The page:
When Entrepreneurs Should Get Legal Help
BizStarts highly recommends consulting with an attorney regarding the following three topics.
Determining the legal structure for your business:
- Sole proprietorship
- C Corporation
- S Corporation
- Limited liability corporation (LLC)
The business structure you choose will have legal and tax implications. It is important to find the structure that best fits your business. Learn more about each, along with their advantages and disadvantages from the U.S. Small Business Administration.
Protecting your intellectual property:
Our intellectual property page defines different categories of IP, such as patents, trademarks/servicemarks, copyrights and trade secrets. It is also important to protect your IP from within your company. A company should take steps to ensure that employees do not intentionally or inadvertently reveal confidential and proprietary information about the business to competitors. Typical steps include creating written employee agreements and limiting access to proprietary information.
Complying with all federal, state and local regulations:
It is critical that a new business complies with all federal, state and local regulations, including obtaining all required licenses or permits before beginning operations. The most common areas of concern for new businesses are:
- tax registration
- payroll/income taxes
- incorporation filing requirement
- business licenses
- building permits
- health regulations
- environmental regulations
State of Wisconsin
- Department of Safety and Professional Services provides a License/Permit/Registrations Database. Determine if your business must obtain state licensing, a permit, or registration.
- To do business in Wisconsin as a C Corporation, S Corporation, Limited Liability Corporation or a limited partnership, the business must be registered with the Department of Financial Institutions.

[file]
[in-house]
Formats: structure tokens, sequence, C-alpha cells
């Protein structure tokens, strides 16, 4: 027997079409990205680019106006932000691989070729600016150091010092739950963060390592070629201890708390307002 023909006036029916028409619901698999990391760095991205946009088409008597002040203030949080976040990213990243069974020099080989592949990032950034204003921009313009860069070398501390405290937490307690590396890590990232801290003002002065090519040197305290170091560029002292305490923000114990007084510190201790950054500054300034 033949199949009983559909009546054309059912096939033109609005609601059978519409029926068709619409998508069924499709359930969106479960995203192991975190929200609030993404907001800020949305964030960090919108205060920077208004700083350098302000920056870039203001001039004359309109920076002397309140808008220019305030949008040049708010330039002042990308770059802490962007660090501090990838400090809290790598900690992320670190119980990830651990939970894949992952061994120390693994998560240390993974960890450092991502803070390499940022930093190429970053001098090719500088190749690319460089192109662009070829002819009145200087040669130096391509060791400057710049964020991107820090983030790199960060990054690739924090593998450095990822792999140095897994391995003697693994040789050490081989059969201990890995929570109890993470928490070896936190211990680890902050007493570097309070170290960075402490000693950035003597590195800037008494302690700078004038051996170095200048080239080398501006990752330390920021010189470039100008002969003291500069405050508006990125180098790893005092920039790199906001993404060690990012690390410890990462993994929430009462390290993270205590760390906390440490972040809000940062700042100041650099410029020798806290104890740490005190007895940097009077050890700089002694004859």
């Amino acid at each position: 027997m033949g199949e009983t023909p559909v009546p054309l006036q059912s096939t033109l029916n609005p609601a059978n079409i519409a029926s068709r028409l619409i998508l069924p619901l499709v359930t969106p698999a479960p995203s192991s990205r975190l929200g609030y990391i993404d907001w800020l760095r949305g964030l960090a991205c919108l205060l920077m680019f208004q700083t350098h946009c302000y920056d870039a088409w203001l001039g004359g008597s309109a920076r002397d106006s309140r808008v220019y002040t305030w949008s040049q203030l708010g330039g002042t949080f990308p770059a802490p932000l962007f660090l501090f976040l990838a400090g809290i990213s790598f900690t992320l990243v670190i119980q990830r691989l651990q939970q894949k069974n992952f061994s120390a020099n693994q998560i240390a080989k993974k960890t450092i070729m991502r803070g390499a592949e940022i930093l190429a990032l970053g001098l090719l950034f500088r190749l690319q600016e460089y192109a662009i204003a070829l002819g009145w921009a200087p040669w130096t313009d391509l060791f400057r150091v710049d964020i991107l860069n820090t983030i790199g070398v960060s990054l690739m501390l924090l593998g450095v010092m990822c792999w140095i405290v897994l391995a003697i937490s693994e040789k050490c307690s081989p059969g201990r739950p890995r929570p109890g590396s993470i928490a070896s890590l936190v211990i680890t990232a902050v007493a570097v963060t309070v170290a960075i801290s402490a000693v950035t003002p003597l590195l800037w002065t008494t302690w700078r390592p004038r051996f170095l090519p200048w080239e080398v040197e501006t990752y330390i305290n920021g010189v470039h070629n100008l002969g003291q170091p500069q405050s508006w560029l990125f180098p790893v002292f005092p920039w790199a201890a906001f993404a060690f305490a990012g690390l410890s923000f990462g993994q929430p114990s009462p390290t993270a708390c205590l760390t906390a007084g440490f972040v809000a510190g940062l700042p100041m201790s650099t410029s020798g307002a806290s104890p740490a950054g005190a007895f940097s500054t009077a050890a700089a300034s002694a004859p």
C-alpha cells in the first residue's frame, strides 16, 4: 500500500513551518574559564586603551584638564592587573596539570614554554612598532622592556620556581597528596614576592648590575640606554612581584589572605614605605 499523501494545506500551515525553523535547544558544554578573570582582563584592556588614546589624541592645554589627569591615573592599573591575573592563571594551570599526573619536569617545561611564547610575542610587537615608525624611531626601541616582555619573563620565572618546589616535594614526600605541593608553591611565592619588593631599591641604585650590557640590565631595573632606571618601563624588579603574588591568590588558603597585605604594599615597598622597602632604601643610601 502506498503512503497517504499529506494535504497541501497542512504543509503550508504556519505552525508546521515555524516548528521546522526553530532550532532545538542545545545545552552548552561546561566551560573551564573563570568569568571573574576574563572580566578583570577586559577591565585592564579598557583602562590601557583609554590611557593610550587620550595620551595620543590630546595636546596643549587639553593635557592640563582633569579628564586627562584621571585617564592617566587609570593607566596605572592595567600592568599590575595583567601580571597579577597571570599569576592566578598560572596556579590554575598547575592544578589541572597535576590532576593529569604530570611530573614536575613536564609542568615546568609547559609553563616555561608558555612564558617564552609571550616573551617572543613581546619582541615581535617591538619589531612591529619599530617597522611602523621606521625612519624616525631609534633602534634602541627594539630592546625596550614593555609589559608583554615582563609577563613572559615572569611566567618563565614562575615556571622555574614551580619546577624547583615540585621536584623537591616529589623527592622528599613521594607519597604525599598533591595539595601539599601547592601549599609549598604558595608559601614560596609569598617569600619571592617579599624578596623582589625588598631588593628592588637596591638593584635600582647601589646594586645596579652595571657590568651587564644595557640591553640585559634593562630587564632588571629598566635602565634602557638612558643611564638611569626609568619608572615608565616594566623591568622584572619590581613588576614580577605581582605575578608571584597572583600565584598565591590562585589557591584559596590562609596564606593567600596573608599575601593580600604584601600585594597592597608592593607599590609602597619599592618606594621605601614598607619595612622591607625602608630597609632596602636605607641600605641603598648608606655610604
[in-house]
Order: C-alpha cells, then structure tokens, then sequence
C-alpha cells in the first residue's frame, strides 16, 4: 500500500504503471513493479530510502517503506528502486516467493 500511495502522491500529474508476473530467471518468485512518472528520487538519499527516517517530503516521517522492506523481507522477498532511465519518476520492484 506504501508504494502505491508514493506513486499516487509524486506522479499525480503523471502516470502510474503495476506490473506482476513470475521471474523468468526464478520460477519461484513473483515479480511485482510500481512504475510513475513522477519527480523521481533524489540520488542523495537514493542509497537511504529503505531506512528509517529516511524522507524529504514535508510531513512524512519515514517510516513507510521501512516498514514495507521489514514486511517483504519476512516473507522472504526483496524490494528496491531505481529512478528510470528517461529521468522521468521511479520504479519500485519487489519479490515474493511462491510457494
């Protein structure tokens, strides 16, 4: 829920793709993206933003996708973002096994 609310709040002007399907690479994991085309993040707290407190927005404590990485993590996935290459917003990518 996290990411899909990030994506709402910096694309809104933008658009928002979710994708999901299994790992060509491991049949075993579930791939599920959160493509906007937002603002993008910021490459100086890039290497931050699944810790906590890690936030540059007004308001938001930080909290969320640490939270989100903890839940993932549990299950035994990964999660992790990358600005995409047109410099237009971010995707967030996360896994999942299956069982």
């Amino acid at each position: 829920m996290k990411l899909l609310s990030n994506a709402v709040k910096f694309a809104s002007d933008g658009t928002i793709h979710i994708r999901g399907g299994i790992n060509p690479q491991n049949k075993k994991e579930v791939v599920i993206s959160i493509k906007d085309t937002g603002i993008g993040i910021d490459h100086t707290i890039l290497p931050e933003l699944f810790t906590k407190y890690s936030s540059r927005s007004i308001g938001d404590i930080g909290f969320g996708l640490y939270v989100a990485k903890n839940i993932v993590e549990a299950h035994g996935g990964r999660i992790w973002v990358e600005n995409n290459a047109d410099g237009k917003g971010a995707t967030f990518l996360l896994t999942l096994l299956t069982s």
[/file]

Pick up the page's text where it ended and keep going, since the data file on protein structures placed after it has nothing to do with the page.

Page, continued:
- Department of Workforce Development provides resources and information for Workers Compensation, Unemployment and Equal Rights requirements.
- Use the Department of Revenue to obtain a Business Tax Registration and other tax related permits.
- The Department of Natural Resources Permit Primer provides information regarding its regulatory programs.
- Federal Employer Identification Number (FEIN)
- All new businesses, with the exception of sole proprietorships, are required to obtain a Federal Employer Identification Number (FEIN) from the Internal Revenue Service.
- Local municipalities and counties may have licensing and zoning oversight for existing and new businesses. The business location needs to be zoned for business uses or a conditional use permit may be required.
- Check with your local, municipal, or county economic development organization for specific requirements.
This list may not be completely comprehensive. Once again BizStarts highly recommends consulting an attorney. Many law firms offer full-ranging services to emerging companies. Here are the services offered by Godfrey & Kahn S.C. and Whyte hirschboeck Dudek S.C.